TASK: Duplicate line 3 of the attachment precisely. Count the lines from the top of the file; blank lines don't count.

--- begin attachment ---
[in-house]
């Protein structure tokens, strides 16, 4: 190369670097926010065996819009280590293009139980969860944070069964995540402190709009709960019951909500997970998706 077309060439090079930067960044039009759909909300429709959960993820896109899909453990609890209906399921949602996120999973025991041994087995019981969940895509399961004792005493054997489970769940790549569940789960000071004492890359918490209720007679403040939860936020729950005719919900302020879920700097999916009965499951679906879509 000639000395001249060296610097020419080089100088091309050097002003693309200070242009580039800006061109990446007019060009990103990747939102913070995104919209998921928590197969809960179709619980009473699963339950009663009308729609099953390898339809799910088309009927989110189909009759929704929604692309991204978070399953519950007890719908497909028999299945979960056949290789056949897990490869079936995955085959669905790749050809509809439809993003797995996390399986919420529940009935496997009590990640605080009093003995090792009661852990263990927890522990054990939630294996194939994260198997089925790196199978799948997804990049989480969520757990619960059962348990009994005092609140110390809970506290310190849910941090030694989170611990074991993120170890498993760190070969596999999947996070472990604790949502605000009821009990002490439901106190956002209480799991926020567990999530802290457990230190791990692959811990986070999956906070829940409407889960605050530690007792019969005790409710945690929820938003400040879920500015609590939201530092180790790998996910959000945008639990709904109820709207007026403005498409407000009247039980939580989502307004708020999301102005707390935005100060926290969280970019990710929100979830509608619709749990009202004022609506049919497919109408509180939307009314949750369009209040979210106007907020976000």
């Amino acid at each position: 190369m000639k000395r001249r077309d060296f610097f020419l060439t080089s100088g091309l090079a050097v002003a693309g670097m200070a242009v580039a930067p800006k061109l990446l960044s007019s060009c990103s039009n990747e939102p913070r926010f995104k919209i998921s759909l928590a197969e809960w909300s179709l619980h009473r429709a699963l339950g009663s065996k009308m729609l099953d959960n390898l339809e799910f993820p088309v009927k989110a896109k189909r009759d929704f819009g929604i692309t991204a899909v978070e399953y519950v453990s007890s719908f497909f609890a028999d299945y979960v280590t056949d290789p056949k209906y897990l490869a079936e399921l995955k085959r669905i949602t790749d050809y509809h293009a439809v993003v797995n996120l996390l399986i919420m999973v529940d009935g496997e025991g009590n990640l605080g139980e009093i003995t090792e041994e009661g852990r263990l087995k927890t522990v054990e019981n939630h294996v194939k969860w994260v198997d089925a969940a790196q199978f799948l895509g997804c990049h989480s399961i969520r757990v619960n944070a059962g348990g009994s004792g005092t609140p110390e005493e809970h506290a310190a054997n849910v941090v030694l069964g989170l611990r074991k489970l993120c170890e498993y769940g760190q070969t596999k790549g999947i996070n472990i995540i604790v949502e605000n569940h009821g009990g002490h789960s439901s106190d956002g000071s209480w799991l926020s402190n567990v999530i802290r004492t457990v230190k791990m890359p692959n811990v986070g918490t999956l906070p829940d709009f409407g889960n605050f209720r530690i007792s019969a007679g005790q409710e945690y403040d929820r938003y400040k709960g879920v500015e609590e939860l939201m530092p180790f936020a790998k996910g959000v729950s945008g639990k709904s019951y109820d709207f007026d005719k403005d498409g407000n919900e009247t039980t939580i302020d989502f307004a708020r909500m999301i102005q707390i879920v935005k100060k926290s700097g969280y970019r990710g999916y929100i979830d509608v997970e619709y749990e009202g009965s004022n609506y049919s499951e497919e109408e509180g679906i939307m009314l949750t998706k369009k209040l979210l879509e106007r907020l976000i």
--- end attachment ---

């Amino acid at each position: 190369m000639k000395r001249r077309d060296f610097f020419l060439t080089s100088g091309l090079a050097v002003a693309g670097m200070a242009v580039a930067p800006k061109l990446l960044s007019s060009c990103s039009n990747e939102p913070r926010f995104k919209i998921s759909l928590a197969e809960w909300s179709l619980h009473r429709a699963l339950g009663s065996k009308m729609l099953d959960n390898l339809e799910f993820p088309v009927k989110a896109k189909r009759d929704f819009g929604i692309t991204a899909v978070e399953y519950v453990s007890s719908f497909f609890a028999d299945y979960v280590t056949d290789p056949k209906y897990l490869a079936e399921l995955k085959r669905i949602t790749d050809y509809h293009a439809v993003v797995n996120l996390l399986i919420m999973v529940d009935g496997e025991g009590n990640l605080g139980e009093i003995t090792e041994e009661g852990r263990l087995k927890t522990v054990e019981n939630h294996v194939k969860w994260v198997d089925a969940a790196q199978f799948l895509g997804c990049h989480s399961i969520r757990v619960n944070a059962g348990g009994s004792g005092t609140p110390e005493e809970h506290a310190a054997n849910v941090v030694l069964g989170l611990r074991k489970l993120c170890e498993y769940g760190q070969t596999k790549g999947i996070n472990i995540i604790v949502e605000n569940h009821g009990g002490h789960s439901s106190d956002g000071s209480w799991l926020s402190n567990v999530i802290r004492t457990v230190k791990m890359p692959n811990v986070g918490t999956l906070p829940d709009f409407g889960n605050f209720r530690i007792s019969a007679g005790q409710e945690y403040d929820r938003y400040k709960g879920v500015e609590e939860l939201m530092p180790f936020a790998k996910g959000v729950s945008g639990k709904s019951y109820d709207f007026d005719k403005d498409g407000n919900e009247t039980t939580i302020d989502f307004a708020r909500m999301i102005q707390i879920v935005k100060k926290s700097g969280y970019r990710g999916y929100i979830d509608v997970e619709y749990e009202g009965s004022n609506y049919s499951e497919e109408e509180g679906i939307m009314l949750t998706k369009k209040l979210l879509e106007r907020l976000i």